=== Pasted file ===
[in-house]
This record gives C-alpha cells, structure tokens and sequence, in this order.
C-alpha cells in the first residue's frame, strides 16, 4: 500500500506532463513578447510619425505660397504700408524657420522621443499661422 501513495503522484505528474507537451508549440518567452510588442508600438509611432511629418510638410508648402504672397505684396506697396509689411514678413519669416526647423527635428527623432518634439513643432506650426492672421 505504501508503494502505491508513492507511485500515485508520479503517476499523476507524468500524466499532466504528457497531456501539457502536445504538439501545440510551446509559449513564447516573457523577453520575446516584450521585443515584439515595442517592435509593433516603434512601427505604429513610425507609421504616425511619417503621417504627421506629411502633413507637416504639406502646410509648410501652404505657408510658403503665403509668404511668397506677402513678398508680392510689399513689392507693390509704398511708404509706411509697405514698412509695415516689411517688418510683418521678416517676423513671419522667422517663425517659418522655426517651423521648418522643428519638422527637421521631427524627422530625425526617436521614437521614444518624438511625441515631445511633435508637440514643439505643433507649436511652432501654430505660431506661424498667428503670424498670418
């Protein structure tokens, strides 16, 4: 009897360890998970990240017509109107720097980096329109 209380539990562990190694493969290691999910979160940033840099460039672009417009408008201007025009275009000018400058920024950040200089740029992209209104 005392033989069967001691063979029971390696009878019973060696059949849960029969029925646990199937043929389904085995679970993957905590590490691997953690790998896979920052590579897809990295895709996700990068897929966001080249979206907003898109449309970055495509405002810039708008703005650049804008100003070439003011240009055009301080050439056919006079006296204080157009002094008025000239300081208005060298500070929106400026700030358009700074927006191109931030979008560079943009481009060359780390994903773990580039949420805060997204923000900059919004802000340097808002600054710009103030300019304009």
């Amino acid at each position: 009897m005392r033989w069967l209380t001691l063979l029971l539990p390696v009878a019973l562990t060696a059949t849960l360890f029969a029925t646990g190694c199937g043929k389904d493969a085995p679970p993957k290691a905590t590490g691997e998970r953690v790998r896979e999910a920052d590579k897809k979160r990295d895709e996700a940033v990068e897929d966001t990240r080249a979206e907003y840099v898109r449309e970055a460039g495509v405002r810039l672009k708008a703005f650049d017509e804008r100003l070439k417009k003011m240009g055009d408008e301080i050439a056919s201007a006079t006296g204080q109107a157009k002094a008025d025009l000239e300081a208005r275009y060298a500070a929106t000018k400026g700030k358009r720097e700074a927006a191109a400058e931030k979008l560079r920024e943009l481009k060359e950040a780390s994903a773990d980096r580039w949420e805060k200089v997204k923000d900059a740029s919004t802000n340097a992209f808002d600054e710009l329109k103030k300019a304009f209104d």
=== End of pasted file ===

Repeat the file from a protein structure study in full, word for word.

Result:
[in-house]
This record gives C-alpha cells, structure tokens and sequence, in this order.
C-alpha cells in the first residue's frame, strides 16, 4: 500500500506532463513578447510619425505660397504700408524657420522621443499661422 501513495503522484505528474507537451508549440518567452510588442508600438509611432511629418510638410508648402504672397505684396506697396509689411514678413519669416526647423527635428527623432518634439513643432506650426492672421 505504501508503494502505491508513492507511485500515485508520479503517476499523476507524468500524466499532466504528457497531456501539457502536445504538439501545440510551446509559449513564447516573457523577453520575446516584450521585443515584439515595442517592435509593433516603434512601427505604429513610425507609421504616425511619417503621417504627421506629411502633413507637416504639406502646410509648410501652404505657408510658403503665403509668404511668397506677402513678398508680392510689399513689392507693390509704398511708404509706411509697405514698412509695415516689411517688418510683418521678416517676423513671419522667422517663425517659418522655426517651423521648418522643428519638422527637421521631427524627422530625425526617436521614437521614444518624438511625441515631445511633435508637440514643439505643433507649436511652432501654430505660431506661424498667428503670424498670418
């Protein structure tokens, strides 16, 4: 009897360890998970990240017509109107720097980096329109 209380539990562990190694493969290691999910979160940033840099460039672009417009408008201007025009275009000018400058920024950040200089740029992209209104 005392033989069967001691063979029971390696009878019973060696059949849960029969029925646990199937043929389904085995679970993957905590590490691997953690790998896979920052590579897809990295895709996700990068897929966001080249979206907003898109449309970055495509405002810039708008703005650049804008100003070439003011240009055009301080050439056919006079006296204080157009002094008025000239300081208005060298500070929106400026700030358009700074927006191109931030979008560079943009481009060359780390994903773990580039949420805060997204923000900059919004802000340097808002600054710009103030300019304009």
């Amino acid at each position: 009897m005392r033989w069967l209380t001691l063979l029971l539990p390696v009878a019973l562990t060696a059949t849960l360890f029969a029925t646990g190694c199937g043929k389904d493969a085995p679970p993957k290691a905590t590490g691997e998970r953690v790998r896979e999910a920052d590579k897809k979160r990295d895709e996700a940033v990068e897929d966001t990240r080249a979206e907003y840099v898109r449309e970055a460039g495509v405002r810039l672009k708008a703005f650049d017509e804008r100003l070439k417009k003011m240009g055009d408008e301080i050439a056919s201007a006079t006296g204080q109107a157009k002094a008025d025009l000239e300081a208005r275009y060298a500070a929106t000018k400026g700030k358009r720097e700074a927006a191109a400058e931030k979008l560079r920024e943009l481009k060359e950040a780390s994903a773990d980096r580039w949420e805060k200089v997204k923000d900059a740029s919004t802000n340097a992209f808002d600054e710009l329109k103030k300019a304009f209104d």